Thomas Koenig is correct about the weakness in MD5, but recent postings in sci.crypt mention that he might be incorrect in the possible consequences. The weakness essentially allows an attacker to create two files that would have the same MD5 checksum, under very stringent conditions. However, the chances of finding two executable, meaningful pieces of code that would have the same checksum are so low that it can be considered computationally infeasible to do so. A more plausible consequence is that two cryptographic keys are created that have the same MD5 checksum. Then any digital certificate for one key would be valid for the second as well.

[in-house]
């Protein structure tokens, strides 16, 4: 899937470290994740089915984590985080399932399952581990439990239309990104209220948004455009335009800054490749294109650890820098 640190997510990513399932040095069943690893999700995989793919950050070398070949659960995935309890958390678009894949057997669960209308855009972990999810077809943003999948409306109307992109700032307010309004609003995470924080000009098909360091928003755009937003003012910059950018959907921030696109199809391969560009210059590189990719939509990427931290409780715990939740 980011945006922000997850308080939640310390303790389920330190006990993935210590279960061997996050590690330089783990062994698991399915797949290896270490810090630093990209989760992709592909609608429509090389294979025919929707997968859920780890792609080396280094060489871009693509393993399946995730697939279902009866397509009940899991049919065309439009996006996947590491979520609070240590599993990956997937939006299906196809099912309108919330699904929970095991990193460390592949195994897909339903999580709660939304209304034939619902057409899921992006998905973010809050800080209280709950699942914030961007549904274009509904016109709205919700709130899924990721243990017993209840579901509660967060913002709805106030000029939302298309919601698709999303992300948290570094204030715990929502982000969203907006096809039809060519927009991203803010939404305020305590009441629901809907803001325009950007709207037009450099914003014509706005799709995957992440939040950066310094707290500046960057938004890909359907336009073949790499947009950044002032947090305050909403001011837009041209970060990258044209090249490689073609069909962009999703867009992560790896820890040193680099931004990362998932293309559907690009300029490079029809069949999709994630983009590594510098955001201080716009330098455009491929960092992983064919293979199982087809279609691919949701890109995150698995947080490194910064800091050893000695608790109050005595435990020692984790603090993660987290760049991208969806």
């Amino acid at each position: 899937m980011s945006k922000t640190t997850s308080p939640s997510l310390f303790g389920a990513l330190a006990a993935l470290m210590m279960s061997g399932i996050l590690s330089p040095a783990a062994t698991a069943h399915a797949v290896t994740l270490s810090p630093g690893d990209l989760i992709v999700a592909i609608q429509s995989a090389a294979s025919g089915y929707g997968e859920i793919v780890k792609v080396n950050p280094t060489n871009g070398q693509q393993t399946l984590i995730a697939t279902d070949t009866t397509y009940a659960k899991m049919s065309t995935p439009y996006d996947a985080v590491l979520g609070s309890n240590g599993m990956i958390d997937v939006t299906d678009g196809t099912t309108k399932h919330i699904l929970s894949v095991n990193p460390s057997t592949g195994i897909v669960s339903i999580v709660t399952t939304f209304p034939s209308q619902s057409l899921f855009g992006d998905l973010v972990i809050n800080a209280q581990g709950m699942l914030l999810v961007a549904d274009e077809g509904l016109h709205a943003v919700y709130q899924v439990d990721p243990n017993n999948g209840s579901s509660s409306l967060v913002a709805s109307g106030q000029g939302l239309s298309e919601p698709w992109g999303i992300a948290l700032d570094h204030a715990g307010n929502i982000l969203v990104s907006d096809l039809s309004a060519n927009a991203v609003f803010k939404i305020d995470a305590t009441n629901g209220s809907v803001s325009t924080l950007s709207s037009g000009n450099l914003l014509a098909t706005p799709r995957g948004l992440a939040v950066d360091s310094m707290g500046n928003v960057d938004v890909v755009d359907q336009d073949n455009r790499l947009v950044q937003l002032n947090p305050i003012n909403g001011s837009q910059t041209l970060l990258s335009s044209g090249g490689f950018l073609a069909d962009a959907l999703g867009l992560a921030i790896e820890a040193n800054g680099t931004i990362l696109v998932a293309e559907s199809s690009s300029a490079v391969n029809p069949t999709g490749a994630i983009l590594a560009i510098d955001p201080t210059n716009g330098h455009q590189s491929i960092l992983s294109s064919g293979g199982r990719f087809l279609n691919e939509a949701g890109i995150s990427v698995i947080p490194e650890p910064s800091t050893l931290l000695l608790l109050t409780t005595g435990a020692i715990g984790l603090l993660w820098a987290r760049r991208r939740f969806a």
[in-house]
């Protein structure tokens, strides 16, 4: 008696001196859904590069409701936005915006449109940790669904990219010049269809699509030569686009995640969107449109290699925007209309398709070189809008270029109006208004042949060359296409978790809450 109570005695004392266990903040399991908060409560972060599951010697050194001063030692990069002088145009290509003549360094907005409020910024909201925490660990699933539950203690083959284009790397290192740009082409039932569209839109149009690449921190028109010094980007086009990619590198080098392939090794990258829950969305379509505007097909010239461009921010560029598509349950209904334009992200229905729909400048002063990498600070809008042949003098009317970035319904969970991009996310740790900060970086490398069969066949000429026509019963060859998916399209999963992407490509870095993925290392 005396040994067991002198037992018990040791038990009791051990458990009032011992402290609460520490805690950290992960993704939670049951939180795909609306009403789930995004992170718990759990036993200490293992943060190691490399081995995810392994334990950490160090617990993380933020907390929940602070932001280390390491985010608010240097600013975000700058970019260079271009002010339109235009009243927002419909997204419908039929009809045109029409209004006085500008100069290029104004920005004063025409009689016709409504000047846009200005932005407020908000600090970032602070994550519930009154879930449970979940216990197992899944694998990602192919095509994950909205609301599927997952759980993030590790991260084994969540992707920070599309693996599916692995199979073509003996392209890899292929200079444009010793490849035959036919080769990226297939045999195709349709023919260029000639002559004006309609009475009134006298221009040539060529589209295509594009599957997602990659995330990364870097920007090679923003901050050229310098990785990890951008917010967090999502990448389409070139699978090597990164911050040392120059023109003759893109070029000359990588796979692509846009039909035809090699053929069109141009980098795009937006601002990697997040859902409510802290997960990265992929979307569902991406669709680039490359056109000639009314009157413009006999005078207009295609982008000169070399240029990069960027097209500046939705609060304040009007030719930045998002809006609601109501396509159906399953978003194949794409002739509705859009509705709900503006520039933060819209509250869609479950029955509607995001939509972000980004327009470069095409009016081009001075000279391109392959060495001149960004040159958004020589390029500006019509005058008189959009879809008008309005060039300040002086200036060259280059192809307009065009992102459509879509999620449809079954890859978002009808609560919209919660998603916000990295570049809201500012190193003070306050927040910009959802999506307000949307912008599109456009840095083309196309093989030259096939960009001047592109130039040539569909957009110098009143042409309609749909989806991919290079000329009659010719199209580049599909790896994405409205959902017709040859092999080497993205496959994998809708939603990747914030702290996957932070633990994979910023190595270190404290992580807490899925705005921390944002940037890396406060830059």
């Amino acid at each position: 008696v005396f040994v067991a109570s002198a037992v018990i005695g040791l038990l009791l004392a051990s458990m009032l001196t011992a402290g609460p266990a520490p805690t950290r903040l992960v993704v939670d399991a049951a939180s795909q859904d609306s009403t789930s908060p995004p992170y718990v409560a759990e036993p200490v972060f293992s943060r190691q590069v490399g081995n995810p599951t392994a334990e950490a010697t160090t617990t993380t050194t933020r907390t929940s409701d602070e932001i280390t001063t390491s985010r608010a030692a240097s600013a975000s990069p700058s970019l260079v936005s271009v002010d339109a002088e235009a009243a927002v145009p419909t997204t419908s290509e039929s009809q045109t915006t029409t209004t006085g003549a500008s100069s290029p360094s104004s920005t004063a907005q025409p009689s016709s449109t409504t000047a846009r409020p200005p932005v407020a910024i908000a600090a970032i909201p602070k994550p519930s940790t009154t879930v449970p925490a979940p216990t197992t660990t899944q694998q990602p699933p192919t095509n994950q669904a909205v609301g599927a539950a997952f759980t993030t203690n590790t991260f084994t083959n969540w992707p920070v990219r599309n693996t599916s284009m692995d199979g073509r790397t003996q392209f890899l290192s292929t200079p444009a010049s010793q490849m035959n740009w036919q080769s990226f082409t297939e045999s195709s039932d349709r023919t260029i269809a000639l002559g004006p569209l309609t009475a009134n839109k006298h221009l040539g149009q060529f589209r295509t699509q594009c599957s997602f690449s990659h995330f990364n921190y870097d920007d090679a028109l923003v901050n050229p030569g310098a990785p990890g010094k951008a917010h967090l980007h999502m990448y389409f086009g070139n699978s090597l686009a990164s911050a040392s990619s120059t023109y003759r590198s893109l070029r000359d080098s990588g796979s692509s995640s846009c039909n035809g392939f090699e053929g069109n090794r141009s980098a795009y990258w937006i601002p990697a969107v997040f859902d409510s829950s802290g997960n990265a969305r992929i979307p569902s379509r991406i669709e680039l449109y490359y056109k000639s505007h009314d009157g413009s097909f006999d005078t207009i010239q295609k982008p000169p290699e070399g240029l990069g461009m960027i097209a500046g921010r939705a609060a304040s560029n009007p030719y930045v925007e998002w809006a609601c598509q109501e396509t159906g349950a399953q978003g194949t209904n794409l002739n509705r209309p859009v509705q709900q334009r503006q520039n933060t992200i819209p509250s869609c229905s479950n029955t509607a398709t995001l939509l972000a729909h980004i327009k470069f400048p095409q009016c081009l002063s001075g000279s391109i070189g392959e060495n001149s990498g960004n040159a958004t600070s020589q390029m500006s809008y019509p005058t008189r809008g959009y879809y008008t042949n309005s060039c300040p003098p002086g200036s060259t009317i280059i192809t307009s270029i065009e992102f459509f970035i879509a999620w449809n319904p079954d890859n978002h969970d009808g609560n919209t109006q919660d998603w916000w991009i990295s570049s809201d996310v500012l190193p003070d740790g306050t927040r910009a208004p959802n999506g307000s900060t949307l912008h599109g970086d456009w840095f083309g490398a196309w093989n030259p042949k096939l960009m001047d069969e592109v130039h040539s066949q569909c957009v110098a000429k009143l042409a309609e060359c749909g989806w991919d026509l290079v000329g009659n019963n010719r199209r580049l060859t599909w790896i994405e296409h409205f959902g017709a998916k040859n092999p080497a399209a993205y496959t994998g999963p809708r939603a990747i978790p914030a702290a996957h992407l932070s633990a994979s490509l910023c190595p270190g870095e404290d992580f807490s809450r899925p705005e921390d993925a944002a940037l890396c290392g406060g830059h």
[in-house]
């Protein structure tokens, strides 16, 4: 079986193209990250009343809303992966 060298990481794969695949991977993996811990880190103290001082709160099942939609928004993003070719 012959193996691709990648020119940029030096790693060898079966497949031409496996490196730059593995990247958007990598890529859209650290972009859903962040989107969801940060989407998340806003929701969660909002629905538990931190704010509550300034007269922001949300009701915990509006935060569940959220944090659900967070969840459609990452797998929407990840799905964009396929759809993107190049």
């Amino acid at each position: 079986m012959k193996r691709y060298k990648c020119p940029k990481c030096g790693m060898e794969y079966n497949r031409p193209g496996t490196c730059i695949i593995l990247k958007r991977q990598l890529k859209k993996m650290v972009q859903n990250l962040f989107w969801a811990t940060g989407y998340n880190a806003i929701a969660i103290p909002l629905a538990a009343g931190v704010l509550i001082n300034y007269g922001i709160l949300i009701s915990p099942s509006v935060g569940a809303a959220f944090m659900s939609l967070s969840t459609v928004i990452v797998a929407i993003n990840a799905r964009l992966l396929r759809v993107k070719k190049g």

The IBM Mainframe comes with a support processor that has the ability to load patches into the system. The set of patches could be loaded either manually or at a scheduled time in the future. We provide the scheduled capability so that the user can have the patch installed at a time when the mainframe workload is light (such as the wee morning hours). Some of the patches requires that the support processor gets rebooted (so that it can install dynalink files that can't be installed while the support processor is running). When the patch is installed, it reboots again to finish the patch process (update files, to re-activate the system) The patch clean-up routine is invoked via scheduled operation which somehow knows that there is a scheduled patch operation that must be started on the second reboot and starts the patch cleanup routine and system activation. The patch routine initially creates a scheduled operation to kick off the clean up routine before starting the initial reboot. Since a date and time must be provided, the value was set to the first of the next month. This ensures that the scheduled operation won't be kicked off before the reboot. Several years ago on a customer's machine, a patch took place via scheduled operation. Patch rebooted the system which installed the patch. On the second reboot, due to a bug that has nothing to do with either scheduled operation or patch, scheduled operation patch handling routine was bypassed and the patch never performed the clean up routine. You guessed it. On the first of the following month scheduled operation kicked off the patch cleanup which did its job and reactivated the system. At the time it did this (which was in the wee hours of the morning) the customer in question happened to be working on the system and I won't describe the customer's reaction at that time. The patch routine was patched so that the date of the cleanup routine will start on the 31st of December, FEFF (hex). To explain, scheduled operation has a beginning time window and end time window - since the end time window was not specified, it defaults to 256 years later or FFFF (hex). This way if the patch cleanup routine happens to be inadvertently left behind, it will remain stuck on the queue until long after we all retire if it doesn't get cleaned up. After this patch was carefully tested and made available to all of our customers, we learned that some of our customers in Japan was no longer able to have their code patched - either manually or automatically. Upon further analysis, we concluded that these customers configured their system using local time instead of UTC. So when patch created the scheduled operation, it had a start window at Dec 31, FEFF, end window at Dec 31, FFFF. One of scheduled operation's job was to ensure that the end window is at a later time than the start window, otherwise scheduled operation is rejected. But, before this date comparison was made, Scheduled Operations converted the local time to UTC. By adding a few hours, the start window became Jan 1st, FF00 and the end window - you guessed it - Jan 1st, 0000. Unable to verify that year 0000 > FF00, it rejected the request and thus the patch was unable to do its job. Our solution was to change the start window to Dec 25, FEFF and plan our retirement a week earlier. Josh Bieber, Support Processor Console Functions Microcode, Department G41 Office 250-1M003, Glendale Lab - Endicott, NY